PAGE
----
It is a scenario that no parent should ever have to face: making a choice between two of your children. Michael Wagner and his wife, Johanne Wagner, have decided to leave that choice up to the doctors of their twin girls, girls that both need new livers to survive.
“We told them we didn’t want to be burdened with the decision making,” Johanne told CTV News.
The girls, Binh and Phuoc, were 18 months old when the Wagners adopted them from Vietnam, putting their family at nine children. They knew early on that liver problems existed, but they didn’t know the extent of their condition.
“When we saw them at the orphanage, we were shocked, really. They were 9 pounds at 18 months,” Johanne said. “So we left the orphanage that day and went to buy two little containers with dragonflies on them and that’s what we were going to lay their ashes in if they didn’t make it.”
As it turns out, their livers are slowly dying. They have fewer bile ducts than normal, and so less bile gets into the liver, and that disrupts fat digestion and vitamin absorption. And their livers aren’t the only concern; both girls suffer from Alagille syndrome, a genetic disorder that affects their livers, hearts, and other organs.
The girls are also reaching an age at which they are starting to understand that they aren’t like other kids. They realize that not all children have feeding tubes sticking out of their tummies. Both are developmentally delayed because of their poor health. And they suffer from itchiness that “rules their lives.”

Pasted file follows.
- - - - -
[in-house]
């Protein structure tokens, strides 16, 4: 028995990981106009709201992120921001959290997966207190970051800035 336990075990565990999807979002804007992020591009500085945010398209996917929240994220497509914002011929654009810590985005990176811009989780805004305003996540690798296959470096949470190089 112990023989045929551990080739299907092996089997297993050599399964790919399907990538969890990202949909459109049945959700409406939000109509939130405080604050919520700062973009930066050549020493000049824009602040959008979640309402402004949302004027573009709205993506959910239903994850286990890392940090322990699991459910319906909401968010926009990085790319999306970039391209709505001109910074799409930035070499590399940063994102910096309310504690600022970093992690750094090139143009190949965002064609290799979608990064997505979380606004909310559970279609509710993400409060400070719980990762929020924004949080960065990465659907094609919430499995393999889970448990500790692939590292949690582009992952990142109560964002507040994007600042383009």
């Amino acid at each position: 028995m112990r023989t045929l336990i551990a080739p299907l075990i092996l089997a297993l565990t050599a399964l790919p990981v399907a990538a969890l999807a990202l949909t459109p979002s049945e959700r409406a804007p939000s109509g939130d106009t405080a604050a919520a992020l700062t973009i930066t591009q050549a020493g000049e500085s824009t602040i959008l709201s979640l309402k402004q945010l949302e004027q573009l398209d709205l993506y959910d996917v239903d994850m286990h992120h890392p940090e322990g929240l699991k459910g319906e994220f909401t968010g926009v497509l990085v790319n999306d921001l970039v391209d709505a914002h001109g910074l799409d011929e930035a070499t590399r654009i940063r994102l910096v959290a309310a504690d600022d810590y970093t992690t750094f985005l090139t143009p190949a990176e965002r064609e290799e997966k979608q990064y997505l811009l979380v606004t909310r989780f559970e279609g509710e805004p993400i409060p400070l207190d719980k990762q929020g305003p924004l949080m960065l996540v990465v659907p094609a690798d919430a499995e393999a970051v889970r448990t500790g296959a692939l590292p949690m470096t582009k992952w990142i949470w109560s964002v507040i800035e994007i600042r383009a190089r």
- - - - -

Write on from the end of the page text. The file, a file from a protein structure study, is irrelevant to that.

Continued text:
But for now, the family is trying their best to address the immediate health needs of their girls, and that starts with their father transplanting a liver into one of the girls within the next two weeks. While it won’t guarantee a long, healthy live for the twin that receives it, the one that doesn’t will certainly pass away unless a donor is found.
Yet the family remains positive, and they say that, even knowing what they know now, even with the potential of a great loss, they wouldn’t have done a single thing differently.
“We look back and we have no regrets,” Johanne said. “We would travel this path all over again. They have taught us openness. They have taught our children sharing and openness. It’s been nothing but a wonderful mess.”
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